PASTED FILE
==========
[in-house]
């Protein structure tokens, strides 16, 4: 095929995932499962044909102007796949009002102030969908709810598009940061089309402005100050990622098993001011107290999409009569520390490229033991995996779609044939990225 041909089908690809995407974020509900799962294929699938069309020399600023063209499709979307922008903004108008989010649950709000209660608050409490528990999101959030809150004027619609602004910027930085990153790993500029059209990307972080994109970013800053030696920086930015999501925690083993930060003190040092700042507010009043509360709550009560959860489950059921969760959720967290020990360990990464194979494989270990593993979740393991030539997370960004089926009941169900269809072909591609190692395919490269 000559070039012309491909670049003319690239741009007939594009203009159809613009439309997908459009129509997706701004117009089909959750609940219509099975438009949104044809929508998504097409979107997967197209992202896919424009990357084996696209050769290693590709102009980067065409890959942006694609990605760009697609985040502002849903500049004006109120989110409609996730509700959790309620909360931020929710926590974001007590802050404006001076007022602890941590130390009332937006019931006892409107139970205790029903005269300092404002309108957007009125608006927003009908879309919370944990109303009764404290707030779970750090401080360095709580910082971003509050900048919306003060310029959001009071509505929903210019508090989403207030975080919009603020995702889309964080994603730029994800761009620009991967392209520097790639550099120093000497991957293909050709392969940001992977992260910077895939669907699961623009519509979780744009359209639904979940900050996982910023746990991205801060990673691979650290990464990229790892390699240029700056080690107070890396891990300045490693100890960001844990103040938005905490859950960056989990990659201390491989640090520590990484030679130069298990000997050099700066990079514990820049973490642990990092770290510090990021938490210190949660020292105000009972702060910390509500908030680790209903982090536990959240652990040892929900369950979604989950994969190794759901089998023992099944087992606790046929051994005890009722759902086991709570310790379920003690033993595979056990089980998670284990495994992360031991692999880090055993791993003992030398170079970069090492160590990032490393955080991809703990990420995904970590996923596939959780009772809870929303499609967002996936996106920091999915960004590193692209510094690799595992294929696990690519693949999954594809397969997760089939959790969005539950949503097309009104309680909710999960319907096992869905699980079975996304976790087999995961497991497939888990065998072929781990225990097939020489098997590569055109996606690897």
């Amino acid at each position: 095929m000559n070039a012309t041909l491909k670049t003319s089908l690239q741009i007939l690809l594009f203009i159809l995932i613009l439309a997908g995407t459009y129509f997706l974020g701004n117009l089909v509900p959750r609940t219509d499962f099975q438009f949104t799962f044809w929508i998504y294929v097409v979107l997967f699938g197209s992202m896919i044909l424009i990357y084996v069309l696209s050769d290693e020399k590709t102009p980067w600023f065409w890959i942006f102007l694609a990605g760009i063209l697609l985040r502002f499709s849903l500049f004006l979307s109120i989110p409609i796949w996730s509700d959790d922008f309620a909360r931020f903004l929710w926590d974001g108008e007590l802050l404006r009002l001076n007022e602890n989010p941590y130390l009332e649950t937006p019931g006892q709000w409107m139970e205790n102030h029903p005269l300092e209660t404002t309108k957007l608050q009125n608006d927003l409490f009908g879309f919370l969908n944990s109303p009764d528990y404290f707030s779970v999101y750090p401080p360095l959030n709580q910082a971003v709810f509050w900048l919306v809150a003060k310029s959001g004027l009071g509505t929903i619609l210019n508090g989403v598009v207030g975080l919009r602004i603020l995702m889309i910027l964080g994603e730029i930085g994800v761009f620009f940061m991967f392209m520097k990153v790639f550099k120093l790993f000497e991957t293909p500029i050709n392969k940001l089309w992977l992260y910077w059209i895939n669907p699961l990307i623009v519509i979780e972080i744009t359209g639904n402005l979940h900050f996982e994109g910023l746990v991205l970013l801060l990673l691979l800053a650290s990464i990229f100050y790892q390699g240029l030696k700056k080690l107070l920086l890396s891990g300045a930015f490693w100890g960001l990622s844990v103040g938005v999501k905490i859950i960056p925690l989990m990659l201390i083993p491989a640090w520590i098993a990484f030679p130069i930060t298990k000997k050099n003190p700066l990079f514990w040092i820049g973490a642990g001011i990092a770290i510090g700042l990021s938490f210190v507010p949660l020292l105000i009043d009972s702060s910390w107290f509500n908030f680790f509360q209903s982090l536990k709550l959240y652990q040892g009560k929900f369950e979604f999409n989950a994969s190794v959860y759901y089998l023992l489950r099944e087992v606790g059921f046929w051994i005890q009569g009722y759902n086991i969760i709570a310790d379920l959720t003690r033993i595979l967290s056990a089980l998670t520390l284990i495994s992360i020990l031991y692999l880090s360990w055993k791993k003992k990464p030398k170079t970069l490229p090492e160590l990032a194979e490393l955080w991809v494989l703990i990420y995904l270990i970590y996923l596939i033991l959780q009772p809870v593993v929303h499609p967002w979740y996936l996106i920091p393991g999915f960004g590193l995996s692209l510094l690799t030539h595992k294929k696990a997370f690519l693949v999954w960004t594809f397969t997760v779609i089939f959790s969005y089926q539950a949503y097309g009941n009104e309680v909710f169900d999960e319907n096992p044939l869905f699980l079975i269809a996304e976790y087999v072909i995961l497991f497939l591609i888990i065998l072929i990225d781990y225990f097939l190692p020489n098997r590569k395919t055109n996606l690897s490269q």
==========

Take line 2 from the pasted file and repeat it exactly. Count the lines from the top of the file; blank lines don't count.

């Protein structure tokens, strides 16, 4: 095929995932499962044909102007796949009002102030969908709810598009940061089309402005100050990622098993001011107290999409009569520390490229033991995996779609044939990225 041909089908690809995407974020509900799962294929699938069309020399600023063209499709979307922008903004108008989010649950709000209660608050409490528990999101959030809150004027619609602004910027930085990153790993500029059209990307972080994109970013800053030696920086930015999501925690083993930060003190040092700042507010009043509360709550009560959860489950059921969760959720967290020990360990990464194979494989270990593993979740393991030539997370960004089926009941169900269809072909591609190692395919490269 000559070039012309491909670049003319690239741009007939594009203009159809613009439309997908459009129509997706701004117009089909959750609940219509099975438009949104044809929508998504097409979107997967197209992202896919424009990357084996696209050769290693590709102009980067065409890959942006694609990605760009697609985040502002849903500049004006109120989110409609996730509700959790309620909360931020929710926590974001007590802050404006001076007022602890941590130390009332937006019931006892409107139970205790029903005269300092404002309108957007009125608006927003009908879309919370944990109303009764404290707030779970750090401080360095709580910082971003509050900048919306003060310029959001009071509505929903210019508090989403207030975080919009603020995702889309964080994603730029994800761009620009991967392209520097790639550099120093000497991957293909050709392969940001992977992260910077895939669907699961623009519509979780744009359209639904979940900050996982910023746990991205801060990673691979650290990464990229790892390699240029700056080690107070890396891990300045490693100890960001844990103040938005905490859950960056989990990659201390491989640090520590990484030679130069298990000997050099700066990079514990820049973490642990990092770290510090990021938490210190949660020292105000009972702060910390509500908030680790209903982090536990959240652990040892929900369950979604989950994969190794759901089998023992099944087992606790046929051994005890009722759902086991709570310790379920003690033993595979056990089980998670284990495994992360031991692999880090055993791993003992030398170079970069090492160590990032490393955080991809703990990420995904970590996923596939959780009772809870929303499609967002996936996106920091999915960004590193692209510094690799595992294929696990690519693949999954594809397969997760089939959790969005539950949503097309009104309680909710999960319907096992869905699980079975996304976790087999995961497991497939888990065998072929781990225990097939020489098997590569055109996606690897």